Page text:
And what happens when the church gets this kind of power?

Ellen White has thoughts on that too: “Whenever the church has obtained secular power, she has employed it to punish dissent from her doctrines. Protestant churches that have followed in the steps of Rome by forming alliance with worldly powers, have manifested a similar desire to restrict liberty of conscience. ... The founders of the nation wisely sought to guard against the employment of secular power on the part of the church, with its inevitable result — intolerance and persecution” (The Great Controversy, p. 443, 442).

Could that happen in America? Will churches seek to use the power of the state to punish those who dissent from their doctrines? We can already see some churches would love to have this power, and White warns that we will one day experience persecution in America. That is why this matters and why we need to work now to preserve liberty of conscience.

An Appeal to Christ’s Kingdom

Before 1954, religious organizations had the good sense to remain focused on their gospel missions. American churches were fairly disparate, disunited, and pretty much politically and socially isolated. But today evangelical Protestants and Catholics are very much united on many issues — issues even we can and do agree with regarding shared concerns. If we fail to ascertain the larger picture, we will fail to be the voice of prophetic warning in our otherwise well-meaning attempts to champion and preserve religious freedom. That freedom includes not only the constitutional guarantee to the free exercise of religion, but also the constitutional guarantee church and state will remain separate.

Once the Johnson Amendment is gone, politicians who want to maintain power will be asking large churches to commit their resources to their elections, and church members will feel religiously compelled to support them. The resulting centers of combined religious and political influence will become the most powerful entities in America, capable of calling on politicians to enforce their plans just as White predicted in The Great Controversy.

Do not fall for the hype that the Johnson Amendment is necessary to restore your pastor’s freedom of speech, and do see the attempt to repeal it for what it is — a plan by politicians to grab your tax-deductible offering money. Pastors are already able to speak to issues. Politicians would love to be able to claim a church’s stamp of approval as “God’s favorite candidate” in return for giving churches more political power. And yes, I believe we are watching the seeds being planted in America for the combined church-state power we have been warned about in Revelation 13.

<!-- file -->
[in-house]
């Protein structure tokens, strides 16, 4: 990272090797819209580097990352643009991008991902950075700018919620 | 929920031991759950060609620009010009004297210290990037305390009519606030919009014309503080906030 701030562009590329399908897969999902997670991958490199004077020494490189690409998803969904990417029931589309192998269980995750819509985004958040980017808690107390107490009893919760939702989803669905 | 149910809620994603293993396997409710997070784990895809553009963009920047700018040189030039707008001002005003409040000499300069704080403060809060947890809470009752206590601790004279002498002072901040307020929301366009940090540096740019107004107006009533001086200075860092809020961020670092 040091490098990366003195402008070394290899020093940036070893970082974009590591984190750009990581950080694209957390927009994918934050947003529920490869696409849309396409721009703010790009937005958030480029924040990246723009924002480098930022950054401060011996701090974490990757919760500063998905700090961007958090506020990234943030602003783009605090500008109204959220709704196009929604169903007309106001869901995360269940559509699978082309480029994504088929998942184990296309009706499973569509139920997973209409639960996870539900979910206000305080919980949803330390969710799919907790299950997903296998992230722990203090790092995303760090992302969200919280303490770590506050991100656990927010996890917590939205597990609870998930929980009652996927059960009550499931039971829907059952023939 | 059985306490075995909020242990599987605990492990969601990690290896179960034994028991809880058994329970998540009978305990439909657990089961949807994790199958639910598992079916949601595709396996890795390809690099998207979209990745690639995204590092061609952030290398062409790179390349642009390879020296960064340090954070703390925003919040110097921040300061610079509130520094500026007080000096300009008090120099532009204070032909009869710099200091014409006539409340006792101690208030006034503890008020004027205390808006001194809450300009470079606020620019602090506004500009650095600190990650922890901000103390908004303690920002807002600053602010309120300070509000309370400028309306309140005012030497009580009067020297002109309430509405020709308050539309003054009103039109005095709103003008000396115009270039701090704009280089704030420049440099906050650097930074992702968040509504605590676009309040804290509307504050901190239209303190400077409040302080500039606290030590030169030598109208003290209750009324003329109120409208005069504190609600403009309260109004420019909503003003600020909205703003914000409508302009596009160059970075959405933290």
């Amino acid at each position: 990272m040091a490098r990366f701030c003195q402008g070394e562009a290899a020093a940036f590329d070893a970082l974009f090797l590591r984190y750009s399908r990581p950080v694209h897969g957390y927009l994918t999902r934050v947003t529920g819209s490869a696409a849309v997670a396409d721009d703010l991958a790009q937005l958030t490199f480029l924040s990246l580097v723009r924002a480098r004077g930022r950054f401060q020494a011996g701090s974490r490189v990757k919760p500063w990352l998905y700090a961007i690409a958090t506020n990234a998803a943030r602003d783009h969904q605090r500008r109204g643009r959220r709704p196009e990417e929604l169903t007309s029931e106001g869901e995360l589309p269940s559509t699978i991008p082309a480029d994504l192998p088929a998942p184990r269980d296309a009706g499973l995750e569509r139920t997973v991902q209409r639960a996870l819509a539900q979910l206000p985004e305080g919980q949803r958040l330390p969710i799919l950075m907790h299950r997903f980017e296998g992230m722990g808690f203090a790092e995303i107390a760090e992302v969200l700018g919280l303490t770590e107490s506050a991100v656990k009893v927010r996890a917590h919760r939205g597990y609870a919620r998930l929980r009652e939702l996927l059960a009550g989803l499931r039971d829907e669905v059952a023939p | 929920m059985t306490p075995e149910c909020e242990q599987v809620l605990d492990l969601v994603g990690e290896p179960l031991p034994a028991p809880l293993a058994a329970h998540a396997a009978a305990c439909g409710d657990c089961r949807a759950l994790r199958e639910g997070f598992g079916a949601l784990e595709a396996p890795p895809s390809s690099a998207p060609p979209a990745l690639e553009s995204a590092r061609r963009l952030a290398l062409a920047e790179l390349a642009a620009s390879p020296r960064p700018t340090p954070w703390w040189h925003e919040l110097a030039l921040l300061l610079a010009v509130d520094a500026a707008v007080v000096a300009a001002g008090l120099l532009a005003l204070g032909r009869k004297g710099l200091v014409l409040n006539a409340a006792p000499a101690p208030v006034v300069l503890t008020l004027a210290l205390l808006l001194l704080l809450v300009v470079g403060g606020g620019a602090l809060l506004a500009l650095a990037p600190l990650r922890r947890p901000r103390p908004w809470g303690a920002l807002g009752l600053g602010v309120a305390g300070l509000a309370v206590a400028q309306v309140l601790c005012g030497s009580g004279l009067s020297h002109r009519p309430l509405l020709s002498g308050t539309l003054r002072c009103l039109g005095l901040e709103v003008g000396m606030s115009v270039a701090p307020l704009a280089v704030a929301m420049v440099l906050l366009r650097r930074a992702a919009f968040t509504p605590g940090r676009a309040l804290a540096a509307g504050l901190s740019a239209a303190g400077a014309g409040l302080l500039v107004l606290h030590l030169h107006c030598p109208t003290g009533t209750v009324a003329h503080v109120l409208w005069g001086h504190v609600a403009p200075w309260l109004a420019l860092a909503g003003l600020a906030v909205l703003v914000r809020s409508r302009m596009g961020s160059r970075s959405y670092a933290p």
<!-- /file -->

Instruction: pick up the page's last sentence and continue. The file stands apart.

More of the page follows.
With tremendous events happening around us on a daily basis, we are the front row of history. We also have the benefit of Bible prophecy, and we know where this is going. But that knowledge is not enough. We need to work to preserve liberty of conscience so we can continue to preach — not a message of political power, but the gospel of Jesus Christ who taught us that His kingdom is not of this world.

Audio Podcasts

Listen to three short interviews on current religious liberty issues with Greg Hamilton.

Liberty Magazine - Lamb to Dragon, Part 1

Christians tend to look to Scripture to find a passageway through both the past and the present. But rarely do we fully understand the political shifts that have occurred in America's short 230-year history and how they apply to our country's significant role in prophecy. Greg Hamilton, president of the Northwest Religious Liberty Association, offers insights.

Liberty Magazine - Lamb to Dragon, Part 2

Christians tend to look to Scripture to find a passageway through both the past and the present. But rarely do we fully understand the political shifts that have occurred in America's short 230-year history and how they apply to our country's significant role in prophecy. Greg Hamilton, president of the Northwest Religious Liberty Association, offers insights.

Liberty Magazine - Fire from Heaven

Liberty Magazine enjoys a proud history of making plain the difficult and often misunderstood aspects of religious freedom. Editor Lincoln Steed shares a bit of its history and outlines the road ahead.


[1] 115th Congress, H.R.172, “To restore the Free Speech and First Amendment rights of churches and exempt organizations by repealing the 1954 Johnson Amendment,”

[2] Tim Delaney, “National Council of Nonprofits Opposes Latest Efforts to Politicize Charitable Nonprofits and Foundations,” February 2, 2017. See more at

[3] Maggie Garrett, “A Vast Majority of Americans, Including White Evangelicals and Republicans, Believe Houses of Worship Shouldn’t Endorse Political Candidates,” Americans United for Separation of Church and State, March 22, 2017,

Featured in: May 2017